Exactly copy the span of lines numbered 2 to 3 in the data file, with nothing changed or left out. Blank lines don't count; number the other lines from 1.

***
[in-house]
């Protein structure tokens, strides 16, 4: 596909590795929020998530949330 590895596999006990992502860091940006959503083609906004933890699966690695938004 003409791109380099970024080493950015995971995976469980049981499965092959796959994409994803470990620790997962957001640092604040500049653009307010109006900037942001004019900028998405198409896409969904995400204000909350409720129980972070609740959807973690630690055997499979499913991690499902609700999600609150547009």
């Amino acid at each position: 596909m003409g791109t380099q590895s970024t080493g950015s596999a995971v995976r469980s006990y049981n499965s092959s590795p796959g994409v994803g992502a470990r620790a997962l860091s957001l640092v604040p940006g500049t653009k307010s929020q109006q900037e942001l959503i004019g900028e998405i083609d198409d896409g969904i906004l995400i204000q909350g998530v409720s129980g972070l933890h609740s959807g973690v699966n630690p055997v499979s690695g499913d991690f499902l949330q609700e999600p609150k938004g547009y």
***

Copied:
């Protein structure tokens, strides 16, 4: 596909590795929020998530949330 590895596999006990992502860091940006959503083609906004933890699966690695938004 003409791109380099970024080493950015995971995976469980049981499965092959796959994409994803470990620790997962957001640092604040500049653009307010109006900037942001004019900028998405198409896409969904995400204000909350409720129980972070609740959807973690630690055997499979499913991690499902609700999600609150547009």
């Amino acid at each position: 596909m003409g791109t380099q590895s970024t080493g950015s596999a995971v995976r469980s006990y049981n499965s092959s590795p796959g994409v994803g992502a470990r620790a997962l860091s957001l640092v604040p940006g500049t653009k307010s929020q109006q900037e942001l959503i004019g900028e998405i083609d198409d896409g969904i906004l995400i204000q909350g998530v409720s129980g972070l933890h609740s959807g973690v699966n630690p055997v499979s690695g499913d991690f499902l949330q609700e999600p609150k938004g547009y």